I knew I couldn’t do it on my own, but I started researching the idea and talking to people (pretty much everyone!).  Then I took my idea to Give Back Hack. This is a startup hack-a-thon style event, where people come together on a Friday night, pitch ideas (a lot of ideas!), narrow them down, and then build a social impact business around it over the weekend.

My idea was selected, and a team of about 10 enthusiastic people was formed. It’s amazing what you can get done in a weekend! We formed a team, and have been meeting regularly to get our pilot off the ground. Right after Give Back Hack, we jumped into SEA Change – a social enterprise accelerator. It’s like Give Back Hack, but more in-depth, and spread over 12 weeks, with each module covering a topic that we focus on for our business. In a team with diverse backgrounds, this has been super helpful for us in developing our business plan together.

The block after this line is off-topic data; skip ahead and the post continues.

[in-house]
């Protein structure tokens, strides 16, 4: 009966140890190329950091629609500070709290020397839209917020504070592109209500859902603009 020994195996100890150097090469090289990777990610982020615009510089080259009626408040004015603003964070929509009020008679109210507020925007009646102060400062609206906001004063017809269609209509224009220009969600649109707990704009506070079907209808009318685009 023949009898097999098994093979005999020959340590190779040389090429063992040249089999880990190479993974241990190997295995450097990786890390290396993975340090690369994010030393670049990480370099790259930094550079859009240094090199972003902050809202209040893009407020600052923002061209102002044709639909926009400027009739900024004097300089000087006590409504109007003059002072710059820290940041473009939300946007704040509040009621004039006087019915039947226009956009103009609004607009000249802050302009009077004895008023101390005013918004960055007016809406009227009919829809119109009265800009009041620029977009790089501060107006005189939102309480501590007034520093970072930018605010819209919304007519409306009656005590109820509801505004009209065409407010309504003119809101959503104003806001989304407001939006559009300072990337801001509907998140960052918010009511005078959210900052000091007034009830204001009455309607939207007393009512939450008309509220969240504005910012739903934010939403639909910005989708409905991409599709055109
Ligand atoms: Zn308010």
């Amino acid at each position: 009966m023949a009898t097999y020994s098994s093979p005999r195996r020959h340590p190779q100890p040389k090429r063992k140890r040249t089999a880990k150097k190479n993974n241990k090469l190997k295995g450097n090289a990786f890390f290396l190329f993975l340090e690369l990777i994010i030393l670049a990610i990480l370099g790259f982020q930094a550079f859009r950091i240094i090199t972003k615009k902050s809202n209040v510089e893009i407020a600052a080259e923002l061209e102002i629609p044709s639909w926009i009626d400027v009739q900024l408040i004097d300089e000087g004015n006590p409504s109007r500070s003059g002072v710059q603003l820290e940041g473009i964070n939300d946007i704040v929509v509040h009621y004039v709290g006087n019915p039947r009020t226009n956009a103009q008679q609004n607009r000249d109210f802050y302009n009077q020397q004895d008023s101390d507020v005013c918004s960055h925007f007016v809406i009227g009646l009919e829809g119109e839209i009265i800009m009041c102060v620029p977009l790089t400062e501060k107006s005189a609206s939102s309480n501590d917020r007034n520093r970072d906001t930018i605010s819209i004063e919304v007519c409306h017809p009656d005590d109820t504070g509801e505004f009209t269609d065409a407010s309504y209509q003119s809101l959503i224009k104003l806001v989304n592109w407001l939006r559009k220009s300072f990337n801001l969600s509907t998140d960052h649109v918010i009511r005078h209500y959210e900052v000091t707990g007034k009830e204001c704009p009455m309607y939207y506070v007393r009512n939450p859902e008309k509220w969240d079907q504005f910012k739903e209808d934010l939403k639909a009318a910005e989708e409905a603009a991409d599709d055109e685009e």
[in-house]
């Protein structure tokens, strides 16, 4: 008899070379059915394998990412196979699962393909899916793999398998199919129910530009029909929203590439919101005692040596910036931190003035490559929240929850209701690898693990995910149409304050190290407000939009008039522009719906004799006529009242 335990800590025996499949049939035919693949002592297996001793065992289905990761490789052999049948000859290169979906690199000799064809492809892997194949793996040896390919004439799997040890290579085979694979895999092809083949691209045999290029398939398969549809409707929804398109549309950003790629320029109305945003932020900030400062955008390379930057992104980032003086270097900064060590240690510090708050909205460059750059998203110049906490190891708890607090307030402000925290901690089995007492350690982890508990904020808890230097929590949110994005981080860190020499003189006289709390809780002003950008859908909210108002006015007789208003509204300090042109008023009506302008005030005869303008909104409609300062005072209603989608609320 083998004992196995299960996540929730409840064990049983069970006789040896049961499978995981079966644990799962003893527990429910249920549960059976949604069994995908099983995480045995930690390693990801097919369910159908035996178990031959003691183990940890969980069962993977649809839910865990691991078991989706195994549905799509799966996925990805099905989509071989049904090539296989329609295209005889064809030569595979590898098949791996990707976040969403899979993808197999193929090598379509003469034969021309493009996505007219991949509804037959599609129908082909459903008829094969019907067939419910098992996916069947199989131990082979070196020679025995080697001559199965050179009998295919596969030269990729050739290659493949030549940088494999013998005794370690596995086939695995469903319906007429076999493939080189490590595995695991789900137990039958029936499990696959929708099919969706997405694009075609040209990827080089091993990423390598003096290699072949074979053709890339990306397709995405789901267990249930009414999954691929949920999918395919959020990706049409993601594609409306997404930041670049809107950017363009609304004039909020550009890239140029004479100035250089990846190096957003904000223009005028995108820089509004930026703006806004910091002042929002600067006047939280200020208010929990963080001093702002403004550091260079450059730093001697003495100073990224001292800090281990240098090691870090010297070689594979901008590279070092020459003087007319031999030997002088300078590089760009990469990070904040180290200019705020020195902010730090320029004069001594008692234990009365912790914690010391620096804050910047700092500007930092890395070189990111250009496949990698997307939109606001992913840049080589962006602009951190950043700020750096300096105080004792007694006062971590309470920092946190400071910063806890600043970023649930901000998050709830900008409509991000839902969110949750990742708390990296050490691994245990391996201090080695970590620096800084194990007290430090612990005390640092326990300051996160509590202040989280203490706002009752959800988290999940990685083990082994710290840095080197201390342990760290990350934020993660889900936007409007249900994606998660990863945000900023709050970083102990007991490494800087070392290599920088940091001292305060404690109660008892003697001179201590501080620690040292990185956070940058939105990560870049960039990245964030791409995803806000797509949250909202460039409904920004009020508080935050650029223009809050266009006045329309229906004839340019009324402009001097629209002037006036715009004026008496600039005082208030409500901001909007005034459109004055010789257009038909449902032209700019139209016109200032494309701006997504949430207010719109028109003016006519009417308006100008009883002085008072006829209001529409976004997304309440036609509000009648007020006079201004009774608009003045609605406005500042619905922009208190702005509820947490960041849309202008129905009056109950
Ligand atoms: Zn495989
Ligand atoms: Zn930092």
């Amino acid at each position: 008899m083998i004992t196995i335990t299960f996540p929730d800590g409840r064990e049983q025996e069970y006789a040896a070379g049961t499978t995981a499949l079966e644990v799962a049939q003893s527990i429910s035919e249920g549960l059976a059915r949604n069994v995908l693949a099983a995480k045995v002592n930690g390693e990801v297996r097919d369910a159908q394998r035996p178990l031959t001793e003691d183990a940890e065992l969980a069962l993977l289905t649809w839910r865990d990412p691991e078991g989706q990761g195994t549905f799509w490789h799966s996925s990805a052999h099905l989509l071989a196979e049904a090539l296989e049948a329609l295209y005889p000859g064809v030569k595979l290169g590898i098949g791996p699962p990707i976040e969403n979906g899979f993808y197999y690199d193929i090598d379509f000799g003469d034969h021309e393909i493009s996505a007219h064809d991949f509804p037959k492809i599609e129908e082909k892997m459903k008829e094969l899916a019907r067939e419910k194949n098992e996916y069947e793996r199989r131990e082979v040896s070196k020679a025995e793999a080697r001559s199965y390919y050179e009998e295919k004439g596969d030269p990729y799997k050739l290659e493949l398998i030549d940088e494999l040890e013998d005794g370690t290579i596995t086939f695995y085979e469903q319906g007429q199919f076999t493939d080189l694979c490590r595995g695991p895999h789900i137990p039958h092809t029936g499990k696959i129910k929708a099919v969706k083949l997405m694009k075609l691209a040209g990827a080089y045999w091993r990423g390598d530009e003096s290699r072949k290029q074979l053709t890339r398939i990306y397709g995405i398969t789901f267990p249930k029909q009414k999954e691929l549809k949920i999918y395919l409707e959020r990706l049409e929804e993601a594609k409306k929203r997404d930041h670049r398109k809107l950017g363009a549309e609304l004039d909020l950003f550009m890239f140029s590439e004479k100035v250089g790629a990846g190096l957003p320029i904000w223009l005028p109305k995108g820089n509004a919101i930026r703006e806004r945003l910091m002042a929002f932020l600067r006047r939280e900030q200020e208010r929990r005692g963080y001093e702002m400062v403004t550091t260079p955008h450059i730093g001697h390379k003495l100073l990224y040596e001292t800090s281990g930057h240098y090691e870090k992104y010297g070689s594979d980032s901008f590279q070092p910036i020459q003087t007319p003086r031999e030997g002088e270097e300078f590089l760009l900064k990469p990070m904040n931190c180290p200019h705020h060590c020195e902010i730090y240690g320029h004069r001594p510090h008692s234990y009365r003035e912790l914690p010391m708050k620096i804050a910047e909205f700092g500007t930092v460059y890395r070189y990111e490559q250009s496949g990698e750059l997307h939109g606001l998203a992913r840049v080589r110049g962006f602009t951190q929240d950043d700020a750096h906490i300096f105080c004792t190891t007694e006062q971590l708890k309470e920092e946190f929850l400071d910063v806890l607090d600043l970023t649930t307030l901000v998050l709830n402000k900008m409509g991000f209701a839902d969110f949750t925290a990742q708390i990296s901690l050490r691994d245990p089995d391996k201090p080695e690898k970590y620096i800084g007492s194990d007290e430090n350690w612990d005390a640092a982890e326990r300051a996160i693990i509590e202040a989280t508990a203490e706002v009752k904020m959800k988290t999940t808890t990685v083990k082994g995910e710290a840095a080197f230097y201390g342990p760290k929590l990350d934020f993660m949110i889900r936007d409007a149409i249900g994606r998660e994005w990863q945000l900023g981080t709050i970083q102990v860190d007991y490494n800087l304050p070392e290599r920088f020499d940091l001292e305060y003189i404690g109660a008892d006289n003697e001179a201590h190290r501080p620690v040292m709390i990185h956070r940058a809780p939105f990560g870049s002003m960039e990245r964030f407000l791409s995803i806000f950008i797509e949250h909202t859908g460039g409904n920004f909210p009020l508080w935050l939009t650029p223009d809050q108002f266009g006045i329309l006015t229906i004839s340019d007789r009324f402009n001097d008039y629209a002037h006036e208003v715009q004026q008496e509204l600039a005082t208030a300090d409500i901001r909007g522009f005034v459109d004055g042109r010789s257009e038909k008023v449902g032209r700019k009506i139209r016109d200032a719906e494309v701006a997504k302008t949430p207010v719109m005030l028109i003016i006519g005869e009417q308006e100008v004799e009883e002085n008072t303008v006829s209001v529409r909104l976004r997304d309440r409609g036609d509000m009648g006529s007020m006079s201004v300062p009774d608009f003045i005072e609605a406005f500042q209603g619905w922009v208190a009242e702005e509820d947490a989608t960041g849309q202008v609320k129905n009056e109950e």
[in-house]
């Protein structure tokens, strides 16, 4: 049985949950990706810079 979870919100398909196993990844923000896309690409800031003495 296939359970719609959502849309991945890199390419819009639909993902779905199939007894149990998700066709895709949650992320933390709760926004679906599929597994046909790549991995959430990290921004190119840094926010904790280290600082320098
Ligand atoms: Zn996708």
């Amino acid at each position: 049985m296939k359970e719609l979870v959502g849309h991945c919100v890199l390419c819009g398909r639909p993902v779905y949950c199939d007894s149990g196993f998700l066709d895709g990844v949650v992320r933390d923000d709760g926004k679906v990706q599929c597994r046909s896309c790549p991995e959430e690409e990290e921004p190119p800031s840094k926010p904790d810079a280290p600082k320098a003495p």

It was a great resource and helped us as we launched our pilot.  We’re now in our second year of operation, and Wild Tiger Tees is starting to take shape.  This year we’ve been focusing on sales so that we can grow and expand our program, but it’s challenging when this is a side hustle and there’s so much do to maintain momentum.

The art of the side hustle

What is a side hustle?  It’s a term for careers that people start alongside their day jobs, often bootstrapped with income from said jobs.  Sometimes a side hustle is only ever intended to be that.  For others, it’s a stepping stone.  It means they can keep their day job as a backstop, while slowly building the foundations for, and then transitioning into, a career of their own design.